EU Antitrust Regulators Hit Google with Record 2.42 Billion Euro Fine

Latest to join the list of Apple, Facebook, Intel and Microsoft is Google. European antitrust regulators have slapped the search giant with a record fine of 2.42 billion euro (US$ 2.7 billion) following a seven year investigation into its anticompetitive practice of abusing its dominance to favour its own services (Google Shopping in this specific case) over others in search results.

Google and EU Face off (Image courtesy: brandchannel)

The company has been given 90 days to end its illegal conduct or face penalty payments of "up to 5% of the average daily worldwide turnover of Alphabet, Google's parent company." The probe was fueled in part by complaints from Yelp, U.K. shopping website Foundem, Microsoft's Ciao (which was sold to LeGuide Group in 2012) and French search service eJustice back in February 2010.

By analysing 5.2 terabytes of actual search results from Google, the  report goes on to add that the illegal practice boosted traffic to Google Shopping significantly (45% in the UK, 35% in Germany) while rival shopping services suffered substantial loss of traffic due to them being ranked lower in search results. The decision comes close on the heels of a similar verdict in Russia earlier this April where Google had settled with Federal Antimonopoly Service for bundling Android smartphones with Google apps and services, even as European Commission continues to investigate the company's dominant position in Android and its advertising platform AdSense.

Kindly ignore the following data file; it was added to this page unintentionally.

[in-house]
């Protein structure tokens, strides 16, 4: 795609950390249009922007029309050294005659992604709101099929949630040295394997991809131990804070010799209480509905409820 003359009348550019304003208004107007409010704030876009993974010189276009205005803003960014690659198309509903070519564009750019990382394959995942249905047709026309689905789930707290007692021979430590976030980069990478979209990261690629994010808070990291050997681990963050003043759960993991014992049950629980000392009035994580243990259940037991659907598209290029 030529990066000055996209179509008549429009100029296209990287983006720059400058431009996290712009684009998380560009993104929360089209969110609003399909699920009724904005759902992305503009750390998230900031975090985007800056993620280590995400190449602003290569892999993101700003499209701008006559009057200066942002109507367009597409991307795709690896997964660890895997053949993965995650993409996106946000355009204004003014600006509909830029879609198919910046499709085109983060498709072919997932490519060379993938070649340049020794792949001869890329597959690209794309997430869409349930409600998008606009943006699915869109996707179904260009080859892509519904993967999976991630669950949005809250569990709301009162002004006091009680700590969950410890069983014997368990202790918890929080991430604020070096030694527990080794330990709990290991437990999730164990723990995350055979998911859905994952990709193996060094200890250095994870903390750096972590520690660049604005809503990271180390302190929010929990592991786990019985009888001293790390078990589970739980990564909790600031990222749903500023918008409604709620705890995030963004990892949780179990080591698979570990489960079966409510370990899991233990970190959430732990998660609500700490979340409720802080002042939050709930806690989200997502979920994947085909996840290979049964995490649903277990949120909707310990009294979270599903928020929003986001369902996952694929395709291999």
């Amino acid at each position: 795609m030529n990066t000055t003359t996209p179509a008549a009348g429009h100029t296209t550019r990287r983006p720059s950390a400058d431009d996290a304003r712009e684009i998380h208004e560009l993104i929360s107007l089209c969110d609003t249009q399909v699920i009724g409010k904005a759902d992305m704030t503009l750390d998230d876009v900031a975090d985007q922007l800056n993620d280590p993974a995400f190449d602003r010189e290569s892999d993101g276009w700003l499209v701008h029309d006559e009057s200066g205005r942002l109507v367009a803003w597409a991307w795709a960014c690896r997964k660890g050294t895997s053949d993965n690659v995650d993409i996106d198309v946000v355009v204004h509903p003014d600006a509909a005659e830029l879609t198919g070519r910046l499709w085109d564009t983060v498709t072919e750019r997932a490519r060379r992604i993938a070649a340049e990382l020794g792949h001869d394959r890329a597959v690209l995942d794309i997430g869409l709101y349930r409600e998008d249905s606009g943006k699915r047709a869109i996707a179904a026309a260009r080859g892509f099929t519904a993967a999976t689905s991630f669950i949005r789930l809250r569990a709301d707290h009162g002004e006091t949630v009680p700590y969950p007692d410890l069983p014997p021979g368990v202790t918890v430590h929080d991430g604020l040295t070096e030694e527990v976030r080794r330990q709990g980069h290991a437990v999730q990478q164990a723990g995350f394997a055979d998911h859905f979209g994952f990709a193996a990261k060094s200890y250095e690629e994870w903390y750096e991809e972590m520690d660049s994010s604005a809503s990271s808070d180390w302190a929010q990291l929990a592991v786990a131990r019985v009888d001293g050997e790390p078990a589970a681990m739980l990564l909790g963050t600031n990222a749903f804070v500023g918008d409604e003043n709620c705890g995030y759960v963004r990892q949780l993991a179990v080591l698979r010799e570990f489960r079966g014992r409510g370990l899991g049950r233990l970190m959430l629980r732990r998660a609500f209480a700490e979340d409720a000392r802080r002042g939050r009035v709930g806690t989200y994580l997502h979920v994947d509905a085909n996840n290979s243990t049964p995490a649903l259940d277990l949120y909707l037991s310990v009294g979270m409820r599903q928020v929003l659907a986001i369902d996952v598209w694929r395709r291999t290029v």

Update: Google has officially responded in a blog post, saying the "current shopping results are useful and are a much-improved version of the text-only ads we showed a decade ago," and that it respectfully disagrees with the EU's conclusions and will consider a court appeal.

Update: Although Google's parent company Alphabet is considering an appeal, an 8-K filing with the United States Securities and Exchange Commission earlier today suggests it may not work and that it's prepared to pay the fine and go ahead.

How Google abuses its dominance, according to EU regulators (Image courtesy: European Commission)